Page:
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SMU’s Emmanuel Mudiay on turning pro: ‘I was tired of seeing my mom struggle’

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Emmanuel Mudiay will be skipping college and making the jump to the professional ranks overseas for a season, according to a report from Scout.com.

Mudiay, a 6-foot-5 lead guard from Dallas, is the No. 2 recruit in the Class of 2014. He’s expected to be a lottery pick whenever he becomes eligible for the NBA Draft. He committed to his hometown SMU Mustangs over Kentucky last summer and was a pivotal piece in the expected breakthrough for Larry Brown’s team; he’s the biggest reason that NBCSports has SMU as a preseason top ten team.

Jean-Michael Mudiay provided NBCSports with a statement from Emmanuel: “I was excited about going to SMU and playing college basketball for coach Larry Brown and his staff and preparing for the NBA, but I was tired of seeing my mom struggle. After sitting down with my coach, coach Brown, and my family, we decided that the best way for me to provide for my mom is to forgo college and pursue professional basketball opportunities. I am grateful for coach Brown’s guidance and support. I am grateful for Prime Prep and Coach Forsett for making me into the player that I am today. This is in no shape or form because of the NCAA or any eligibility issues.”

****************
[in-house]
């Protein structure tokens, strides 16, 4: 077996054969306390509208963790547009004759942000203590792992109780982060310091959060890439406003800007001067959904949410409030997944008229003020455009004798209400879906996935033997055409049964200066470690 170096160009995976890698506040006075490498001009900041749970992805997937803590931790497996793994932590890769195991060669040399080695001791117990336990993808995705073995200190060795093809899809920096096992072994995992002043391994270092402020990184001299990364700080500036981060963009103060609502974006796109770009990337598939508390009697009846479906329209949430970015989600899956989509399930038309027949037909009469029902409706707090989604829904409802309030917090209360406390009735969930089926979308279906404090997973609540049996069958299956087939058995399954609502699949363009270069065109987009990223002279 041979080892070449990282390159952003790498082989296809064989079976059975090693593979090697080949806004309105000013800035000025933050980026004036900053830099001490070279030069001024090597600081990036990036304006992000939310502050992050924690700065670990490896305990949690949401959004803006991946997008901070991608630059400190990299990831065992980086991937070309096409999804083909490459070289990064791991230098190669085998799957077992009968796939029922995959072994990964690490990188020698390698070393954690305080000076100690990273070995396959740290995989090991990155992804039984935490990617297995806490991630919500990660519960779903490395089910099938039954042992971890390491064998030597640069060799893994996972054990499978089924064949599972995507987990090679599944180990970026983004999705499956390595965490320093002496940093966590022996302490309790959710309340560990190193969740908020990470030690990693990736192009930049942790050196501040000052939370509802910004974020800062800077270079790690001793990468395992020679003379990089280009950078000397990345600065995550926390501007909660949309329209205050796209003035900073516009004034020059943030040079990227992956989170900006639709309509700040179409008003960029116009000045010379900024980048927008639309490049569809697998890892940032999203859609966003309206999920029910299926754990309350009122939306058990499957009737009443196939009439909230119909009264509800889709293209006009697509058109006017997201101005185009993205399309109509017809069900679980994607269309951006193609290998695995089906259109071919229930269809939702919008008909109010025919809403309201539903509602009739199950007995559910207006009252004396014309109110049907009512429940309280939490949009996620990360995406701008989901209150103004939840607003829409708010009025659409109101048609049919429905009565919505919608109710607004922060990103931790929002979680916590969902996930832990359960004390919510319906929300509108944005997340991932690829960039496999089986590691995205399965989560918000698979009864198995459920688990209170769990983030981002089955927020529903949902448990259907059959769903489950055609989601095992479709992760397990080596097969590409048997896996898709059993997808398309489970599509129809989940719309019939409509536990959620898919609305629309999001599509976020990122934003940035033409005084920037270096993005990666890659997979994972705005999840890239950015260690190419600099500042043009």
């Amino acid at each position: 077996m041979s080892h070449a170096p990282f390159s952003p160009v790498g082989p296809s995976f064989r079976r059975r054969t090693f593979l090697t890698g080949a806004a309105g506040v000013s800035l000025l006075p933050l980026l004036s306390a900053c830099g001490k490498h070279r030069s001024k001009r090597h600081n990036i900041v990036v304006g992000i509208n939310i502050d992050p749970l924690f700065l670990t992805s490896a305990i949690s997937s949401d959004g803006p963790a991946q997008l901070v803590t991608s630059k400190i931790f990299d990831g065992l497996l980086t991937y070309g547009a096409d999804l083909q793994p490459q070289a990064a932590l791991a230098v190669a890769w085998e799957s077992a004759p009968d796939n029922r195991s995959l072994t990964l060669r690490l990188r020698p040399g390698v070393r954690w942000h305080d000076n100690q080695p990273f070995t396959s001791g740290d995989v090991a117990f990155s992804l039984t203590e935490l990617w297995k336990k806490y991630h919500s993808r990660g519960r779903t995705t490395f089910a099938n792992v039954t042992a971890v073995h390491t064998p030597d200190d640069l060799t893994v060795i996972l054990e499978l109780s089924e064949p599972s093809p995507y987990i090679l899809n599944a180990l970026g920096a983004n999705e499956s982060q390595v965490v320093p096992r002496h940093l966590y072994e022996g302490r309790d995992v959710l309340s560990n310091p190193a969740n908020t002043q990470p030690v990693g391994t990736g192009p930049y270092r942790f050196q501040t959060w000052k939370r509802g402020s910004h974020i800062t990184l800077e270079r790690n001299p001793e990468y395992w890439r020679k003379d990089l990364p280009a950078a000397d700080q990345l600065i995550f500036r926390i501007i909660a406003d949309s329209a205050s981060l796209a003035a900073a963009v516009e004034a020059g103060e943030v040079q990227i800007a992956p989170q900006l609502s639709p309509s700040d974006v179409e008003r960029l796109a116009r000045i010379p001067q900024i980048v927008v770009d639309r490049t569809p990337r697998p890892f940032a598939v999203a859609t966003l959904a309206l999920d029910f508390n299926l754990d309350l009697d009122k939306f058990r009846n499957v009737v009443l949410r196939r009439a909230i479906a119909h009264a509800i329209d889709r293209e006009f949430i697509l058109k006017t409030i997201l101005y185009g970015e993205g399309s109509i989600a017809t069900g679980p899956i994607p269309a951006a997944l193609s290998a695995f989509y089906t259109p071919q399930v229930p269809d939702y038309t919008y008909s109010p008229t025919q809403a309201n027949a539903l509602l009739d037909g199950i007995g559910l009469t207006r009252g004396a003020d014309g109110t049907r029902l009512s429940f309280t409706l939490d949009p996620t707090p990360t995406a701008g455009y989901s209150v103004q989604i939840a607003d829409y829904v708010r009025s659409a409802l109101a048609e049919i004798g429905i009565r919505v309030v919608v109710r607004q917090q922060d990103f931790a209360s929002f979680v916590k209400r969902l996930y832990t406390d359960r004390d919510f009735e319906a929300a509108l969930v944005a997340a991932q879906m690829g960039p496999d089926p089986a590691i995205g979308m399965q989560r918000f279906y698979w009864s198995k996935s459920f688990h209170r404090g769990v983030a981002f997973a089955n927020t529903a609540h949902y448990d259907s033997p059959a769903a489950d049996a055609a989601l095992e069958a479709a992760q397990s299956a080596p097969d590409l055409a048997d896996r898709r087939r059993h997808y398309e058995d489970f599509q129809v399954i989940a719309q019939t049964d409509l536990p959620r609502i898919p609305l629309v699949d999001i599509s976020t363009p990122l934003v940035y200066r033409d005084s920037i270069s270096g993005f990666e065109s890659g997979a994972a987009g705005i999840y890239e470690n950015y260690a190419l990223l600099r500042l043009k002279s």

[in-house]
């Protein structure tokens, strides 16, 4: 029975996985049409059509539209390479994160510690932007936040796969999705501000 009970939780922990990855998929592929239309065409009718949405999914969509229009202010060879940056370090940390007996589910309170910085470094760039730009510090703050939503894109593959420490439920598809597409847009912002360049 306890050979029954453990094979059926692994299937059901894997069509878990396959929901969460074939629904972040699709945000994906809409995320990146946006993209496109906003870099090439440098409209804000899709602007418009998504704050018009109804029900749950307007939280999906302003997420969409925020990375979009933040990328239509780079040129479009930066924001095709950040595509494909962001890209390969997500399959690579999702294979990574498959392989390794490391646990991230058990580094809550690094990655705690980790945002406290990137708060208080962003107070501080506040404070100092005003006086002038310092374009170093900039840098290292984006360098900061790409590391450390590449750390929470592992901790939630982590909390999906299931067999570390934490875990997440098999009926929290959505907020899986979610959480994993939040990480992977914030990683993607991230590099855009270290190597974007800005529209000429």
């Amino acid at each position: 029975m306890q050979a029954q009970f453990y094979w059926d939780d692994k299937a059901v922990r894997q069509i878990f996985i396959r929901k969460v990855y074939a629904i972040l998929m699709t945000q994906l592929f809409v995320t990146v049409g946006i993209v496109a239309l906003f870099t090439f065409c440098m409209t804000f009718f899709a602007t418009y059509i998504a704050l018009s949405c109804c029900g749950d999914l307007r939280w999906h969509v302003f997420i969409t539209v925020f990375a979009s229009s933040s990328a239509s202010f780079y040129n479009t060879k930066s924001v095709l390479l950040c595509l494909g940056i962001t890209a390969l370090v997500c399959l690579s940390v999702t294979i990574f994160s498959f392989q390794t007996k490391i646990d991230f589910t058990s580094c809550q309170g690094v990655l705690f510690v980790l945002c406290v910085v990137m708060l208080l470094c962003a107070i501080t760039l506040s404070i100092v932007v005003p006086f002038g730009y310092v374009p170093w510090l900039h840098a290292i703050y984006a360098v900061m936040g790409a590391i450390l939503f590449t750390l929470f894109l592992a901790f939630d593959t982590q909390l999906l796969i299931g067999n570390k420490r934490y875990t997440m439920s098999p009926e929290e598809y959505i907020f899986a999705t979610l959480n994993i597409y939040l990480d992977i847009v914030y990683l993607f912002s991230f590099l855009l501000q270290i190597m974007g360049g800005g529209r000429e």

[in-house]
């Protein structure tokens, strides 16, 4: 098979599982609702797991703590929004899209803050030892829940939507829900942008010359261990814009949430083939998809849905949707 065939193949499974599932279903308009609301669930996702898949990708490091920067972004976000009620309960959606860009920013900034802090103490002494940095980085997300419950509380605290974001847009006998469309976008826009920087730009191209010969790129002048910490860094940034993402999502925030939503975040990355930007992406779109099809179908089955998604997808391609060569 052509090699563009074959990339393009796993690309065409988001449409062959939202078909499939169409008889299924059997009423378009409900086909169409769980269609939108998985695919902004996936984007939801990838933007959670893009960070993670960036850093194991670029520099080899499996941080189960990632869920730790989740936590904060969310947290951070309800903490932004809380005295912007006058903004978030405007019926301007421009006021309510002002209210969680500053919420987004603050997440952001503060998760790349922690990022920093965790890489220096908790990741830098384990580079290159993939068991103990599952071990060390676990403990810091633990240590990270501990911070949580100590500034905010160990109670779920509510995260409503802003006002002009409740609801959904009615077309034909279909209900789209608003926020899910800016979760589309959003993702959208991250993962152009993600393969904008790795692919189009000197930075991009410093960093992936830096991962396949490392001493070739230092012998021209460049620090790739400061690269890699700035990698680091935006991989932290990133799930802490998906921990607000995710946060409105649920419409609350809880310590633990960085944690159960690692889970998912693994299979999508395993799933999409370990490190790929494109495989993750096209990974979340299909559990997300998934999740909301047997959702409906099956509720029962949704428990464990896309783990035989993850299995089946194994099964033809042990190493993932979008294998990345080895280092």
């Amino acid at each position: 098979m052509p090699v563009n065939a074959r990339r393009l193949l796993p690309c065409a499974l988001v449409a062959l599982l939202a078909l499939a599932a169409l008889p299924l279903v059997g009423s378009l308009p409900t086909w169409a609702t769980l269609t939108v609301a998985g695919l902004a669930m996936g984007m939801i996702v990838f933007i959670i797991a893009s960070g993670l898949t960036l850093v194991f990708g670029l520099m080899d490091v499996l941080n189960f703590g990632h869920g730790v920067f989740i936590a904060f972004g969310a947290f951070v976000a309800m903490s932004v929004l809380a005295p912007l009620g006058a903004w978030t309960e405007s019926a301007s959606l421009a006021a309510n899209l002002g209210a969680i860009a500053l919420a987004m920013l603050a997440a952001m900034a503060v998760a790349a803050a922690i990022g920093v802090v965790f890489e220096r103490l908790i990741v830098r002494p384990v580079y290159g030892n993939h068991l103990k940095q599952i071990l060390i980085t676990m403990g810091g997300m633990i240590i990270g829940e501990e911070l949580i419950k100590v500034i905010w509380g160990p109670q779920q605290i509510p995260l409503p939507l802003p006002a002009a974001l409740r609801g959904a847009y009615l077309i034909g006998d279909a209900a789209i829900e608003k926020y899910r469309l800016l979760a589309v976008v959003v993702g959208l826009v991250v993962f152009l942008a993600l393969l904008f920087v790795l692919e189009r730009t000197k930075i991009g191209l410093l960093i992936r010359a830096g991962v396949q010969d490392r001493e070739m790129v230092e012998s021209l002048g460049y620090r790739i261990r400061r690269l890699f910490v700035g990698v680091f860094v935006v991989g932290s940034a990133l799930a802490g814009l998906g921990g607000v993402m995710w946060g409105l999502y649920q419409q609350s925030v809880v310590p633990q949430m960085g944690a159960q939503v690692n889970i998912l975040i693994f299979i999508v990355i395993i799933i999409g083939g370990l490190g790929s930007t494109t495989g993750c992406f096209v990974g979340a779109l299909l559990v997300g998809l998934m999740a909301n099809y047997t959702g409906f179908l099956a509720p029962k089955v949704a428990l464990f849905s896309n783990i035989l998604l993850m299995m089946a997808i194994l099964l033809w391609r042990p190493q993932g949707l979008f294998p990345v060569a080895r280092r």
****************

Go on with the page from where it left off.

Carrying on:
His statement differs from a myriad of reports that this decision stemmed from amateurism concerns and the potential that he’d end up ineligible to play in college.

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That there were potential eligibility issues aren’t all that surprising for Mudiay. He’s spent the past two seasons at Prime Prep, a charter school founded by Deion Sanders that has been in the news quite a bit for the issues that they have had running and funding the program. It’s not a secret that every athlete at Prime Prep would have to wrangle with the NCAA over their eligibility. Almost a year ago to the day, LSU freshman Jordan Mickey and TCU freshman Karviar Shepard were initially ruled ineligible by the NCAA, but they won an appeal a few weeks and were allowed to play immediately.